Grand Rounds Recap 9.12.18

Grand Rounds Recap 9.12.18

This week of grand rounds began with an evidence based algorithm for COPD management in the ED with Drs. Lane and Hall. Dr. Faryar then led us through a discussion on various common hand injuries. Dr. Fermann guided us through the management of a feared patient presentation: patients with atrial fibrillation and heart failure. The day continued with Dr. Banning’s Taming the SRU lecture about a case she had of a seizing pregnant patient. Dr. Frederick then gave us an overview of toxic alcohols. The day ended with a pediatric trauma simulation and several pediatric oral boards cases.

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Bug Juice Potpourri

Bug Juice Potpourri

In this month's Journal Club, we covered several articles that looked at the use of antibiotics in the Emergency Department.  Does adding Trimethoprim-Sulfamethoxazole to Cephalexin increase the rates of clinical cure in uncomplicated cellulitis? For patients receiving Vancomycin in the ED, how many are appropriately dosed and how many receive a sufficient number of doses to hopefully limit the emergence of resistant bacteria?  Are patients receiving Vancomycin and Piperacillin-Tazobactam really at increased risk of acute kidney injury?

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Spinal Epidural Abscess

Spinal Epidural Abscess

Spinal epidural abscess - what was once a 'white whale’ diagnosis in the Emergency Department, has, with the opiate epidemic and rise in IV drug use, become a consistent specter in our differential diagnoses. Potentially debilitating, potentially deadly, devilishly difficult to diagnose in it’s early stages; spinal epidural abscesses have become a persistent concern for patients presenting to the ED with back pain. Much like syphillis, lupus, and HIV, the response to the question of “could it be a spinal epidural abscess?” is usually “ughh, yeah I guess so.”  In this article, we will briefly cover the pathogenesis and presentation of spinal epidural abscessed and delve more deeply into the question of how best to treat these patients?  What are the triggers for surgical intervention? Are patient’s with neurologic deficits doomed to a life of persistent neurologic disability?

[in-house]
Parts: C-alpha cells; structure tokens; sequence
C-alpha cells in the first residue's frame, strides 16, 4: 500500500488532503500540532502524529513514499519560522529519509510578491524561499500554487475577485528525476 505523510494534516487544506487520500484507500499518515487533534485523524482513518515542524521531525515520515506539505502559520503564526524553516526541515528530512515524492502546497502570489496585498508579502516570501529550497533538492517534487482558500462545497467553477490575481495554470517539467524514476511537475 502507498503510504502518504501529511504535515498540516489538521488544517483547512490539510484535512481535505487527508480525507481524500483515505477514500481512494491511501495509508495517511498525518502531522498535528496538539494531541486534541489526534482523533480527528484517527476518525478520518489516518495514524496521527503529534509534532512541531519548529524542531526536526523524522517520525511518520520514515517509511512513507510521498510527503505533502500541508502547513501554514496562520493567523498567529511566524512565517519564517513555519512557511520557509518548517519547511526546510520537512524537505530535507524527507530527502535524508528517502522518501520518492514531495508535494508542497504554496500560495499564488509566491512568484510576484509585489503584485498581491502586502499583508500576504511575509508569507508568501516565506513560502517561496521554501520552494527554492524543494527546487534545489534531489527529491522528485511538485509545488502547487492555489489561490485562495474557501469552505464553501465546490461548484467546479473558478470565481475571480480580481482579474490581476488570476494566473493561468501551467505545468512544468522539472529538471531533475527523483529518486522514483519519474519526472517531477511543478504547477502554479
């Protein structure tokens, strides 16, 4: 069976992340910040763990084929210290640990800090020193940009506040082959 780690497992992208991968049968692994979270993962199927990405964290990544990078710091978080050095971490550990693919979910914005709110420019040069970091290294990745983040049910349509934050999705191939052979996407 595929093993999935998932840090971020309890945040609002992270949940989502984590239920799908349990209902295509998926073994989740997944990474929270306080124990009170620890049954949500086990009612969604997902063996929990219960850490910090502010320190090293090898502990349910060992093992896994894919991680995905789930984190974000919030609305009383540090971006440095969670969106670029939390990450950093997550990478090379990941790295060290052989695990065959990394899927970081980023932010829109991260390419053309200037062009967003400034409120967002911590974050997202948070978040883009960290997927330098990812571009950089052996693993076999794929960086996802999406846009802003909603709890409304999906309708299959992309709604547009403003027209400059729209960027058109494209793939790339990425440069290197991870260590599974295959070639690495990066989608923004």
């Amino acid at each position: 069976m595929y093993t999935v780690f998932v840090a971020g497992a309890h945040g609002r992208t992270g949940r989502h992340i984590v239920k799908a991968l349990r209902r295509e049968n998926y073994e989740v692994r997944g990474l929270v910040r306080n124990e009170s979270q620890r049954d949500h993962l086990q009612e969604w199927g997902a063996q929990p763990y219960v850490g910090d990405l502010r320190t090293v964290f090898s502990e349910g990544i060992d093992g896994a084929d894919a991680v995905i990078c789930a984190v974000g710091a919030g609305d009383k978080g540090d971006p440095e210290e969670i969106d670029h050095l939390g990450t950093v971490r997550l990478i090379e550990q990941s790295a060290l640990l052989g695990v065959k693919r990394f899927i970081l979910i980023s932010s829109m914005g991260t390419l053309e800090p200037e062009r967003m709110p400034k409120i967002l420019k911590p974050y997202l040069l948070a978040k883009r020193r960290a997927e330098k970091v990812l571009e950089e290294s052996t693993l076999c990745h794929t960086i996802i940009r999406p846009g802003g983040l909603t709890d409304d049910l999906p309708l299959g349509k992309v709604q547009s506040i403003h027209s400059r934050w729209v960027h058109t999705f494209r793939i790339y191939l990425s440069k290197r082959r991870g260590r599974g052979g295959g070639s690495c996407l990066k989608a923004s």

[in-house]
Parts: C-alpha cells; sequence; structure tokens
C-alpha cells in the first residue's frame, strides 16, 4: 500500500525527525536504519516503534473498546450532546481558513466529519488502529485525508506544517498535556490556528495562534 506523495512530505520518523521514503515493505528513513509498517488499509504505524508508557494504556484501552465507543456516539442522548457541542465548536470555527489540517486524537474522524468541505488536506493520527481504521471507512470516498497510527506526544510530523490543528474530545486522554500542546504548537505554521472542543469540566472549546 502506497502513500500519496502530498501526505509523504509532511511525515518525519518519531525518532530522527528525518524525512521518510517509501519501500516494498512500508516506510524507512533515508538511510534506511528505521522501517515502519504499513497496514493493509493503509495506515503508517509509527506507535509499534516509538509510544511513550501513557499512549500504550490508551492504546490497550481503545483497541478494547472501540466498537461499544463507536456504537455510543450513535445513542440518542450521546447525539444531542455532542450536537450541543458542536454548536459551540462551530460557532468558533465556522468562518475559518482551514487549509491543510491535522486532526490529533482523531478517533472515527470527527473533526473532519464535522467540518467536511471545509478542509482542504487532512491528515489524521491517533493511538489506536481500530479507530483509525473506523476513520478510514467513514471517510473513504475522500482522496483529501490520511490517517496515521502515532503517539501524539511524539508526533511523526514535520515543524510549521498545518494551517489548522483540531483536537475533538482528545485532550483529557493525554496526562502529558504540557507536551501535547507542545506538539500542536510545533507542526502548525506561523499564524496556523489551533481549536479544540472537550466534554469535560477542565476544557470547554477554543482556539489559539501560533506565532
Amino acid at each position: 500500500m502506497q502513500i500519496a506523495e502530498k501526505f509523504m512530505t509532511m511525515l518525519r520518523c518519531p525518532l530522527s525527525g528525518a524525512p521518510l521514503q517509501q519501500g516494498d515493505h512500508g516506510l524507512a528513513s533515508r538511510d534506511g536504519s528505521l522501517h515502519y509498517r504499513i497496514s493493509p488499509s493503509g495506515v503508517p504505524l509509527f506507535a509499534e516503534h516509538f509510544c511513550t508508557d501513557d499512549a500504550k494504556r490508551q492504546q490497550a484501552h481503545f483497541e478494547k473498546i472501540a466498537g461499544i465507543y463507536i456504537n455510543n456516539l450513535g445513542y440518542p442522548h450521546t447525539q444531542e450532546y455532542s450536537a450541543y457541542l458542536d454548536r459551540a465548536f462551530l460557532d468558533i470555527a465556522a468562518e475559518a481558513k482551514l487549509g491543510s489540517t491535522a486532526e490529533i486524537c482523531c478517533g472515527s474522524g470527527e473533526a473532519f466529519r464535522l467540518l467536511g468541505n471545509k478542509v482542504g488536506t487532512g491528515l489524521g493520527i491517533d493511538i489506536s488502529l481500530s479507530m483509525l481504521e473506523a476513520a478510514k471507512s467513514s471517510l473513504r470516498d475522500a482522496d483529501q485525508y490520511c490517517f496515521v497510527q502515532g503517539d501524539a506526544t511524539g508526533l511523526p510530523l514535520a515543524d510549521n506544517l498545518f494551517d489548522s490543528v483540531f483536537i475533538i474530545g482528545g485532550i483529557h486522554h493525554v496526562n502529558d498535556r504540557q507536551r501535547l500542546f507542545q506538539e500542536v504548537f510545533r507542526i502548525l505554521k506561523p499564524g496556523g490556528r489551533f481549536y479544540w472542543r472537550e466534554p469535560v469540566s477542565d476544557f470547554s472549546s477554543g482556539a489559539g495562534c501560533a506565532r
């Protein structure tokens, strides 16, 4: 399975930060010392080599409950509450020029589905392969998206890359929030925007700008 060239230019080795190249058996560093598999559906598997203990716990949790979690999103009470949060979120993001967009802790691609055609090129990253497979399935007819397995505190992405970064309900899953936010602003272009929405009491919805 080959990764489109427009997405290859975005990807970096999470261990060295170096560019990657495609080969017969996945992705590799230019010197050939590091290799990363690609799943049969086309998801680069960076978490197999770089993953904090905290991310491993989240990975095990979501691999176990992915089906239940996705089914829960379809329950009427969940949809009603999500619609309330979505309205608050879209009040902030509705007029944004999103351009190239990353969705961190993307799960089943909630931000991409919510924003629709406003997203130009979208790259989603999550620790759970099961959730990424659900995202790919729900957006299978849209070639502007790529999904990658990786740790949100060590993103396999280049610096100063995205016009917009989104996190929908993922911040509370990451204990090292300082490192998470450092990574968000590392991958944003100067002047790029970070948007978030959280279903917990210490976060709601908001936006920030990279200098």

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Grand Rounds Recap 9.5.18

Grand Rounds Recap 9.5.18

This weeks grand rounds started off with a discussion on the utility of the bougie in airway management by Dr. Carleton. This was followed by Dr. Kiser and Dr. Gensic who led us through a case-based discussion on complex laceration repairs encountered in the community ED setting. Dr. Neth then presented the evidence behind the use of epinephrine and mechanical CPR in out of hospital cardiac arrest. Next up was Dr. Soria who presented a case of Wernicke’s Encephalopathy with some learning pearls about this often under-diagnosed condition. Dr. Goel then masterfully answered the CPC challenge placed by Dr. Li to diagnose a rare case of ocular syphilis. Dr. Berger then finished the day with an overview of necrotizing fasciitis and the LRINEC score.